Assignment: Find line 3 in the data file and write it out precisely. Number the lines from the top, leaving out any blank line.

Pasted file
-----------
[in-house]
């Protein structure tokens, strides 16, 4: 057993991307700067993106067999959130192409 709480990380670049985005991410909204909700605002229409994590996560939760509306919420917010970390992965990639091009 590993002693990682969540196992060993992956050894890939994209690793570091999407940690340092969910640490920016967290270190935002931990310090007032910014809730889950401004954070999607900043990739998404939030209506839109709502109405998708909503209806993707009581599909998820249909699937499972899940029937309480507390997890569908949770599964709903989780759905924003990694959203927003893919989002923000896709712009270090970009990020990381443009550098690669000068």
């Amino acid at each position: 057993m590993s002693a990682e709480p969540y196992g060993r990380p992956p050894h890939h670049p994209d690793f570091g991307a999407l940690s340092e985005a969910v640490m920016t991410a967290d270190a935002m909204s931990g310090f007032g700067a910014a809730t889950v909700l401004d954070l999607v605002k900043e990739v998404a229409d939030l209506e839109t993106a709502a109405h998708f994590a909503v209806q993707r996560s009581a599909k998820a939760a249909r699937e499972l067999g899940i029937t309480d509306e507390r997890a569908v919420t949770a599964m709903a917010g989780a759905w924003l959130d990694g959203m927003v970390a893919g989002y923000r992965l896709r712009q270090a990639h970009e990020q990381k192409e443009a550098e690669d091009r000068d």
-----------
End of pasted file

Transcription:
């Amino acid at each position: 057993m590993s002693a990682e709480p969540y196992g060993r990380p992956p050894h890939h670049p994209d690793f570091g991307a999407l940690s340092e985005a969910v640490m920016t991410a967290d270190a935002m909204s931990g310090f007032g700067a910014a809730t889950v909700l401004d954070l999607v605002k900043e990739v998404a229409d939030l209506e839109t993106a709502a109405h998708f994590a909503v209806q993707r996560s009581a599909k998820a939760a249909r699937e499972l067999g899940i029937t309480d509306e507390r997890a569908v919420t949770a599964m709903a917010g989780a759905w924003l959130d990694g959203m927003v970390a893919g989002y923000r992965l896709r712009q270090a990639h970009e990020q990381k192409e443009a550098e690669d091009r000068d």